For this blog post, I have chosen to review the most recent movie that I have seen in theaters. Godzilla was released in the United States on May 16 and has grossed over $191.5M so far (Rotten Tomatoes). Having been originated in Japan, this marks the second time that Hollywood has taken a crack at making a Godzilla film. With a big budget and tremendous special effects, Godzilla makes an excellent “summer blockbuster” film. (Don’t worry, I won’t give any spoilers!)
As a big fan of “summer blockbuster” movies, I was very impressed with Godzilla. Usually, films of this kind lack an engaging plot line; however, Godzilla keeps the viewer on the edge of their seat from beginning to end. In the film, there is a clear message that you can observe throughout the film. That message is about family. The main character, Ford Brody, travels all the way to Japan to bail his father out of jail. He also cares deeply about his wife and son, so he is willing to do whatever it takes to protect them. I’d also like to say that the special effects in this film are extraordinary! The Godzilla monster is truly unique, and the action scenes are just plain awesome! I think Christy Lemire was spot on when she said, “The Godzilla of this “Godzilla” is a classically fearsome monster with his hulking size and piercing roar, but he’s also an irresistible bad-ass who becomes an unlikely hero of sorts.” For ultimate viewing pleasure, I would recommend seeing the movie in IMAX 3D.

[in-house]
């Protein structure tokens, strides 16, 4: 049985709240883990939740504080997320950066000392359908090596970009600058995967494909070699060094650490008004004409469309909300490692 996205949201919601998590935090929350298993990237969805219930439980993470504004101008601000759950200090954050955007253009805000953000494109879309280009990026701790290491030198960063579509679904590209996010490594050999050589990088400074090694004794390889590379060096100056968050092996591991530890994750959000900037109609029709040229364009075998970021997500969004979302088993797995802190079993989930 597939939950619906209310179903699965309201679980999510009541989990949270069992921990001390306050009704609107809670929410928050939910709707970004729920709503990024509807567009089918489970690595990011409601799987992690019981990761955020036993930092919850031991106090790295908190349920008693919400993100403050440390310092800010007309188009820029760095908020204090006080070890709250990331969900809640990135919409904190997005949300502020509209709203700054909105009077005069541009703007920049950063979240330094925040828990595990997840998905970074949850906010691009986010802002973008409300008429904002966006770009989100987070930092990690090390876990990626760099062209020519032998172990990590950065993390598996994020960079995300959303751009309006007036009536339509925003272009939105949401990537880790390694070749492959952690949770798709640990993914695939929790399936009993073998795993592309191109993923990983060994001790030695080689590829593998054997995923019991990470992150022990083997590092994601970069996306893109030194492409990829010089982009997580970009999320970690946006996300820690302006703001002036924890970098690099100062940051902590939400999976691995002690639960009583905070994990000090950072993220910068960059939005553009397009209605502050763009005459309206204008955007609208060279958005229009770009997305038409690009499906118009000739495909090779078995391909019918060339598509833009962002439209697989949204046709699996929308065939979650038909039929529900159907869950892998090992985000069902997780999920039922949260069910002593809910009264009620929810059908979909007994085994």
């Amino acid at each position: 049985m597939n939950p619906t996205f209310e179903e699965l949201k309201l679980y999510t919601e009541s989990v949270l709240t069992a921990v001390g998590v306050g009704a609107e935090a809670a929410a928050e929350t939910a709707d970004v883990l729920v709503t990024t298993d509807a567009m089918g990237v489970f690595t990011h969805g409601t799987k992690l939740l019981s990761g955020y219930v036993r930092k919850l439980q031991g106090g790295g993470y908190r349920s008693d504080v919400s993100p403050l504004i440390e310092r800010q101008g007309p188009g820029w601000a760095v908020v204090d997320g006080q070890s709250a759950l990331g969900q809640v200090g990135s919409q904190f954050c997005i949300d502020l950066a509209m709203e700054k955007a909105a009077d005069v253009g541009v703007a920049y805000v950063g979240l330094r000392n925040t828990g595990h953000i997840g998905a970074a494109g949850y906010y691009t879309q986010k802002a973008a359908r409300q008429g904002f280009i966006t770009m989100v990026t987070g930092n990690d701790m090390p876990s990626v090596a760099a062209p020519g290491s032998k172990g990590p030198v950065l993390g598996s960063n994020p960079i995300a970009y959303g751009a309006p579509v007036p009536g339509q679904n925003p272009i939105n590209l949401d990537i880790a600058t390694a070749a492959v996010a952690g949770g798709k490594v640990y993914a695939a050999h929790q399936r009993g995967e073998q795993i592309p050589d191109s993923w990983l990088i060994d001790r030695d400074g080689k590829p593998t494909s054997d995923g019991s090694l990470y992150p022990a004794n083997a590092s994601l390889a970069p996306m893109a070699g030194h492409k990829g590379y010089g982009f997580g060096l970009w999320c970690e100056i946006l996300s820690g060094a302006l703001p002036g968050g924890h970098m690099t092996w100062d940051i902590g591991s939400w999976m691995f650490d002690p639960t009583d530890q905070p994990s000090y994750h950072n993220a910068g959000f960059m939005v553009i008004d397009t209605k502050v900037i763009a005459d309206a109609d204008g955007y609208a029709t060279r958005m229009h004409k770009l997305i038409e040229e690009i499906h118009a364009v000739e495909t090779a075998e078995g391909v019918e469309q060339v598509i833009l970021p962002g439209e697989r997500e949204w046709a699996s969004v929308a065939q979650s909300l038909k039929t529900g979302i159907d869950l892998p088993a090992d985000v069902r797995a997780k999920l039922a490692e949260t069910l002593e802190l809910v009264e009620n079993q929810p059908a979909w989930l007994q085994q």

Overall, I was really impressed with Godzilla. It provides everything that a “summer blockbuster” film is supposed to, plus more. I think this film will appeal mostly to younger audiences, but it can still be enjoyed by the entire family.
Every four years, 32 nations from across the globe compete in the world’s most prestigious soccer tournament. The FIFA World Cup. Hosting this tournament is a tremendous honor that is usually only bestowed up developed nations. With Brazil set to host the upcoming 2014 FIFA World Cup, there have been numerous concerns regarding the preparedness of stadiums.
Richard Conway, a sports news correspondent for the BBC, reports that FIFA, the governing body of soccer, is concerned about the readiness of three stadiums. The stadium in Sao Paulo, which is set to host the opening match between Brazil and Croatia, was recently deemed unfit to hold all 65,000 spectators. Instead, the stadium will only be able to hold about 40,000 fans. A construction worker in Sao Paulo was quoted by the Los Angeles Times, “The stadium is marvelous, but it’s not even finished! And that’s completely unacceptable.” The International Business Times also reports that there are concerns about the country’s airports and how they will be able to handle the estimated 3.7 million people set to travel to Brazil for the World Cup.
I personally feel that FIFA made a mistake in choosing Brazil as the host nation for the 2014 FIFA World Cup. While Brazil has a rich soccer culture, they do not have the necessary infrastructure to properly host a World Cup. Failure to complete stadiums is absolutely unacceptable. Brazil was awarded the rights to host the 2014 FIFA World Cup in 2007. They have had over seven years to prepare for this World Cup and it’s coming down to the wire. As a fan, this upsets me. The World Cup will be the most watched sporting event of the year, and the concerns about Brazil’s ability to host just takes away from the game. With the first match of the World Cup set to be played on June 12, I really hope Brazil can pull this one off.